Fort Sumter National Monument – Charleston, South Carolina

categories: USA Travel

Fort Sumter National Monument - Charleston, South Carolina

For history buffs who visit Charleston, South Carolina one of the must-see sites is Fort Sumner which lies in the mouth of the harbor. This tiny brick fort on an island not much larger than the fort itself proved to be the spark that started the Civil War.

The History

South Carolina and a group of six other states in the deep South seceded from the Union when the divided election of 1860 led to the election of Abraham Lincoln, a Republican. While Lincoln did not consider himself an abolitionist (in favor of the immediate abolition of slavery) the platform of his party did call to limit slavery to the existing states and to ban it from the territories. By the time Lincoln was sworn in as president in March of 1861 seven of the 15 slaves, states had left the union. No one was quite sure if the U.S. would let them go or if a war was inevitable. The general consensus is that Lincoln wanted the South to fire the first shot of the war, if there was to be war. Some say this was to minimize the number of slave states that left the Union and some because Congress would not declare war otherwise.

Fort Sumter National Monument - Charleston, South Carolina

Fort Sumter was built after the war of 1812 to protect the Charleston Harbor. Having a British fleet sail into the Chesapeake Bay and set fire to Washington D.C. Had made an impact on the young country. But by the time the Civil War broke out the fort was not fully manned. It was intended to have 135 cannons and 650 men, but only had 60 cannons and 85 men and that was only after the Union soldiers at the nearby and indefensible Fort Moultrie rowed over to Sumter in the middle of the night led by Major Robert Anderson. Local residents were incensed by this action and the surrender of the fort was demanded.

The supplies at the fort were running low so the new president had to decide whether to send fresh supplies. Lincoln decided to send supplies and additional troops before the supplies would run out on April 15th. But the Confederates opened fire on April 12th led by General P. G. T. Beauregard, who had been Anderson’s student at West Point. Union soldiers were forced to surrender when fires started by the cannonade threatened to ignite the magazine where ammunition was kept.

Fort Sumter National Monument - Charleston, South Carolina

With as bloody as the conflict of the American Civil War was, it is ironic that only one person died during the shelling and that was a Confederate artilleryman who was killed when one of his own cannons exploded. In addition, a Union gunner was also killed when his gun exploded during the 47th shot of a 100 shot salute… after the fort had surrendered.

After the shots were fired at Fort Sumter four more states joined the confederacy (Virginia, Arkansas, North Carolina, and Tennessee) but that left 4 slave states still in the Union (Maryland, Delaware, Missouri, and Kentucky). More than 700,000 would die before the end of the Civil War, more than all other U.S. wars combined.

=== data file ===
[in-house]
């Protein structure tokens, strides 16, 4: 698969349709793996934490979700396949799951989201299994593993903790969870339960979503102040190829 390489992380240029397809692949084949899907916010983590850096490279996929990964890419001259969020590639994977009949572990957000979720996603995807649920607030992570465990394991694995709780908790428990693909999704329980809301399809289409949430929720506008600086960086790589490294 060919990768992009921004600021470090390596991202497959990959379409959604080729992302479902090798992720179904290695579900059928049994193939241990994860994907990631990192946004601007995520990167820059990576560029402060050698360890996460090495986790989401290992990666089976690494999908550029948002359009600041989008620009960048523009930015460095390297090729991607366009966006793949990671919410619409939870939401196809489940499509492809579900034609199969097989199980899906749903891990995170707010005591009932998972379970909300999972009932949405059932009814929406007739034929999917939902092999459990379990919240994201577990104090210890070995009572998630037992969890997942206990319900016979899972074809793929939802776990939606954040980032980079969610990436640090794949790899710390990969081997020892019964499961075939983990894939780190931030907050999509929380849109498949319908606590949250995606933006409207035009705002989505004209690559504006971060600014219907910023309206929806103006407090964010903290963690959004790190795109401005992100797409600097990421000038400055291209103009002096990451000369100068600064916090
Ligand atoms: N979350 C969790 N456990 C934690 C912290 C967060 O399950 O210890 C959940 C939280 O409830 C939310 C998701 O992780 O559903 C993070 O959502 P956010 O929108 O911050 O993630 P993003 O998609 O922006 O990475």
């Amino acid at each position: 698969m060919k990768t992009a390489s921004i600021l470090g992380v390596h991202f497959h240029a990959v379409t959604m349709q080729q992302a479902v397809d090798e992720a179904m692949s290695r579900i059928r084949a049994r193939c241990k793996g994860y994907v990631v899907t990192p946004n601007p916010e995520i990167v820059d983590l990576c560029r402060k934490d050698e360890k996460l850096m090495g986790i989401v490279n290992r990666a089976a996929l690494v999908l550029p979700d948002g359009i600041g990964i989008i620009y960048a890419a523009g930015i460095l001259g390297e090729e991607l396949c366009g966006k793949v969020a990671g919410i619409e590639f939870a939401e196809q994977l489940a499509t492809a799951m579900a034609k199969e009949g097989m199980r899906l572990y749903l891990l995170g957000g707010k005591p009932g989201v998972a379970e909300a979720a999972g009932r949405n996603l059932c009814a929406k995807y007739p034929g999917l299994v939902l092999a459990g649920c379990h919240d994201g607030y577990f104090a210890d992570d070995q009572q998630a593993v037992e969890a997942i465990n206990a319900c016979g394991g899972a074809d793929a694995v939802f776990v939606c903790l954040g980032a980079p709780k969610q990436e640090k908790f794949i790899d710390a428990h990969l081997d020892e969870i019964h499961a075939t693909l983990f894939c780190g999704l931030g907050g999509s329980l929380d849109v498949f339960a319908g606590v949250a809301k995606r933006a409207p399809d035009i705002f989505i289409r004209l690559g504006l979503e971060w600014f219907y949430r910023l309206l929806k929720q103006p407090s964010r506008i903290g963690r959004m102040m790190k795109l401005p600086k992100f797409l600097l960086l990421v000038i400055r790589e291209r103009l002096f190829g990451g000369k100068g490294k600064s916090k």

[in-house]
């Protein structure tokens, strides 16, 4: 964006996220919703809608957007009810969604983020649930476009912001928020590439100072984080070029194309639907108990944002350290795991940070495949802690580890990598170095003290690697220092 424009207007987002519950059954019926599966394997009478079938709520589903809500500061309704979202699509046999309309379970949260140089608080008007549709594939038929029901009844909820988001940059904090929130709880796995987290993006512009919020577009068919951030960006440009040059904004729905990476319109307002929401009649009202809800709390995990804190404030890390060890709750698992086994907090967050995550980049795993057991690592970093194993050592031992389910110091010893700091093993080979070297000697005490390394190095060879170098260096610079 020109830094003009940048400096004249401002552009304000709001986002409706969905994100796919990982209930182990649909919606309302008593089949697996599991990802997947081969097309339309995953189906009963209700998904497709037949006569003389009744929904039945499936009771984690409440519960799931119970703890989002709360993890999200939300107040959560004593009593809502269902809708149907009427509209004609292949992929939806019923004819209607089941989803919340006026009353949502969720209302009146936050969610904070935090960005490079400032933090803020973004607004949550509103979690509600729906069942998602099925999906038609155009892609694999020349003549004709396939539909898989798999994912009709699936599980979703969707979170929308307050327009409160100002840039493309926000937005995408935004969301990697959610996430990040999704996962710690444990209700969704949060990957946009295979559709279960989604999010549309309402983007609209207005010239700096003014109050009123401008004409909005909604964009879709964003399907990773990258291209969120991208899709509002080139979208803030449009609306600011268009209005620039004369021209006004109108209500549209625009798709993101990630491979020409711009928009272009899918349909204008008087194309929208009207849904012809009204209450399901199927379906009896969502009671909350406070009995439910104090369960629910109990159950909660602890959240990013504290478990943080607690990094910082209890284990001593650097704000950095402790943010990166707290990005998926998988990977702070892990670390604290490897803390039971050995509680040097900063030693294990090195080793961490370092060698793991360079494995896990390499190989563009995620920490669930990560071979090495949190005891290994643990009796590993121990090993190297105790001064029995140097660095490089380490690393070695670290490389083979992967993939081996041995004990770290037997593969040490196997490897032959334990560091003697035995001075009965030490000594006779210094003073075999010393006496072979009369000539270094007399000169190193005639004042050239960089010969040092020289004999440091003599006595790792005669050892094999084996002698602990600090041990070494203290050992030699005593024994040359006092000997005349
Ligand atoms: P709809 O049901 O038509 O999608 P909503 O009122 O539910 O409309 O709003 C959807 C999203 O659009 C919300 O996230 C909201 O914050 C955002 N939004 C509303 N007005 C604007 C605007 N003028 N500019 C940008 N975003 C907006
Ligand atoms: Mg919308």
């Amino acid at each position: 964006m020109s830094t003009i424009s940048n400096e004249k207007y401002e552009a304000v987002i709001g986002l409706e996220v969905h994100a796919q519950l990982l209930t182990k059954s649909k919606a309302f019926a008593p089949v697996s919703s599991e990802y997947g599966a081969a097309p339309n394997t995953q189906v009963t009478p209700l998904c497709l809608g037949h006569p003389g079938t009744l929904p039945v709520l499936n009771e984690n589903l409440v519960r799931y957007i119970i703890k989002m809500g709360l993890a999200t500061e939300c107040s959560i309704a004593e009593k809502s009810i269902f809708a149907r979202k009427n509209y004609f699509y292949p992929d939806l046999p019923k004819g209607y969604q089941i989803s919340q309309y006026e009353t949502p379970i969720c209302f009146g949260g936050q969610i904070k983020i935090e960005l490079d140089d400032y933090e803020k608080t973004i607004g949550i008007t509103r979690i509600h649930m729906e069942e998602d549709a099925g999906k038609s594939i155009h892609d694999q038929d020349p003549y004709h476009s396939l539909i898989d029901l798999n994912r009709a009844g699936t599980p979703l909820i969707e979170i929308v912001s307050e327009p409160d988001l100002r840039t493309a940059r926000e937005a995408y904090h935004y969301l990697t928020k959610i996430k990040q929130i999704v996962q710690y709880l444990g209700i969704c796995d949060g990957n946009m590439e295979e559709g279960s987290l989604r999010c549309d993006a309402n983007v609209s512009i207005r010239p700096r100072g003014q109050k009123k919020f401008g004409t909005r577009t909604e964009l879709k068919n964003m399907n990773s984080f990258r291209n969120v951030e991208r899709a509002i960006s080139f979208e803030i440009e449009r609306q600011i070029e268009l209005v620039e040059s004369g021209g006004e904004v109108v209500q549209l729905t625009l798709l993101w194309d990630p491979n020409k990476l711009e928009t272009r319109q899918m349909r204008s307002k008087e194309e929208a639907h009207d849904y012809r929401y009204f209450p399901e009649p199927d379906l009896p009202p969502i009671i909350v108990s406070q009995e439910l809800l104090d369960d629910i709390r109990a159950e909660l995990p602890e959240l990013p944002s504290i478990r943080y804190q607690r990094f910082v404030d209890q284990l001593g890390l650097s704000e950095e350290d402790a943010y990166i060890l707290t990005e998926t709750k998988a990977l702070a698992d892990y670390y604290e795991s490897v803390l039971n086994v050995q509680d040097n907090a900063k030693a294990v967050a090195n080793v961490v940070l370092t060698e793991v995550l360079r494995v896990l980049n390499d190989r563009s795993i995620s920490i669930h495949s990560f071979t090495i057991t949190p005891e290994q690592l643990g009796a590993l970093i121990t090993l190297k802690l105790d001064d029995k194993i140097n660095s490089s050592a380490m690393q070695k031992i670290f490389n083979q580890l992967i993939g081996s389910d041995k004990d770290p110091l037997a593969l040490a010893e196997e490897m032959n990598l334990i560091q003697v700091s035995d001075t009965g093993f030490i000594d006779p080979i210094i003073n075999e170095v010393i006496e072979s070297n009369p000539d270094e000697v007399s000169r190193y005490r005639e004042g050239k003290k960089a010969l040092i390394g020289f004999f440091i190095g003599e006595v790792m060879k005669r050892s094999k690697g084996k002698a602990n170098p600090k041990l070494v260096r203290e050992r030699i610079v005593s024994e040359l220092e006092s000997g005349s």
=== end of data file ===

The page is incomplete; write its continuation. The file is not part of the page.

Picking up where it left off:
Fort Sumter National Monument - Charleston, South Carolina

Visiting Fort Sumter

To get to Fort Sumter take a ferry from either the Aquarium Wharf in downtown Charleston or the Patriots Point Maritime Museum in Mt. Pleasant. Entrance to the fort itself is free, but you can only get there via the ferry and that costs $18 for adults and $11 for children over 3. The Aquarium Wharf is about a mile from the Historic Charleston City Market. Allow 2 hours and fifteen minutes total for the trip.

On the boat ride out to Fort Sumter, they tell the story of the fateful battle in 1861. On the way out to the Fort look for dolphins swimming beside the ferry as they are commonly seen in the bay.

Inside the fort Park Rangers again give a talk about the history of the fort and the start of the Civil War for those who skipped the small museum at Aquarium Wharf and fell asleep on the ride out to the fort.

Fort Sumter was not decommissioned immediately after the Civil War so it has undergone significant change since that era. The current fort is not as impressive as the Civil War version which was twice the height. There is also a fort inside the fort a concrete blockhouse-style installation was built in 1898 prompted by the Spanish-American War.

Listen to my podcast episode Travel to Charleston, South Carolina – Amateur Traveler #430 for more information about going to South Carolina.

This post was originally published at On My Feet or in My Mind Fort Sumter National Monument

Fort Sumter National Monument – Charleston, South Carolina

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by Chris Christensen

Chris Christensen is the creator of the Amateur Traveler blog and podcast, and a co-host for This Week in Travel podcast.

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